40A-82. Demonstration of no prudent and feasible alternative required in certain actions; judicial determination.

(a) If a holder of a conservation easement contests an action to condemn property encumbered by a conservation easement on the basis that the condemnor failed to sufficiently consider alternatives to the action or that a prudent and feasible alternative exists to the action, the holder of the conservation easement may file an answer to the complaint within 30 days from the date of service of the complaint as to that issue. If the holder of the conservation easement does not assert that the condemnor failed to sufficiently consider alternatives to the action or that a prudent and feasible alternative exists to the action, the holder of the conservation easement may file an answer within 120 days from the date of service of the complaint.

(b) If the holder of a conservation easement contests an action pursuant to subsection (a) of this section, the judge shall hear and determine whether or not a prudent and feasible alternative exists to condemnation of the property. The burden of persuasion on this issue is on the condemnor if the holder of the conservation easement, after discovery, has identified at least one alternative. If no alternative identified by the holder of the conservation easement is adjudged prudent and feasible, then the condemnation action shall proceed under the provisions of Article 3 of this Chapter, or Article 9 of Chapter 136 of the General Statutes, as applicable. If the judge determines that a prudent and feasible alternative does exist to condemnation of the property, the court shall dismiss the action and award the holder of the conservation easement costs, disbursements, and expenses in accordance with G.S. 40A-8(b) or G.S. 136-119, as applicable, except that attorneys' fees may not be awarded. The procedure for this hearing shall be as set forth in G.S. 40A-47 or G.S. 136-108, as applicable.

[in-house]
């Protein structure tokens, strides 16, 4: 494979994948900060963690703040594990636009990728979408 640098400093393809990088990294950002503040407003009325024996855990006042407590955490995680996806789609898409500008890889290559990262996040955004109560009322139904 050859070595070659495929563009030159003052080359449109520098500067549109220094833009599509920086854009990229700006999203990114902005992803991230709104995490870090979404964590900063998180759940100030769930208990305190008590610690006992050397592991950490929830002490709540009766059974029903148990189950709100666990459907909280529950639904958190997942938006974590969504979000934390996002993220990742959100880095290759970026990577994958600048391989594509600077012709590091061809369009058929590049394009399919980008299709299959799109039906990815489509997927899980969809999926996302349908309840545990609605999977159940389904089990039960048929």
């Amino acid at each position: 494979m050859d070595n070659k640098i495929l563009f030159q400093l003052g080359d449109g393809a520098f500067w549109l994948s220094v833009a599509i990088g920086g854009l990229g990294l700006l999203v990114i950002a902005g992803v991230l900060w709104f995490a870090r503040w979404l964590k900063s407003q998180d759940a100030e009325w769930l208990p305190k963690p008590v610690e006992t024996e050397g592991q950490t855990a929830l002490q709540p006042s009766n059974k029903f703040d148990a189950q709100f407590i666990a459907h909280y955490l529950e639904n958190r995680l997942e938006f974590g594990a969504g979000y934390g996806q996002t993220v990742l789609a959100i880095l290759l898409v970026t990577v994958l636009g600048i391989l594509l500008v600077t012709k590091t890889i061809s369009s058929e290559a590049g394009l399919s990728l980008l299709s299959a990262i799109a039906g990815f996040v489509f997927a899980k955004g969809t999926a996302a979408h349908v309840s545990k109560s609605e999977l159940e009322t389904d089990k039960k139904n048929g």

(c) A determination as to whether a prudent or feasible alternative exists to condemnation of the property as set forth in subsection (b) of this section shall not be required for actions meeting all of the following criteria:

(1) The Department of Transportation or the North Carolina Turnpike Authority is the condemnor.

(2) Prior to filing the condemnation action, a review of the project for which the property is being condemned was conducted that considered the alternatives to the condemnation of the property encumbered by the conservation easement and mitigation measures to minimize the impact. The condemnor shall, in the complaint filed with the court, identify the alternatives and mitigation measures considered with regard to condemnation of the property encumbered by the conservation easement.

(3) The review was conducted pursuant to any of the following:

a. The State Environmental Policy Act (SEPA), G.S. 113A-1, et seq.

b. The National Environmental Policy Act (NEPA), 42 U.S.C. 4321, et seq.

c. 49 U.S.C. 303. (2009-439, s. 1.)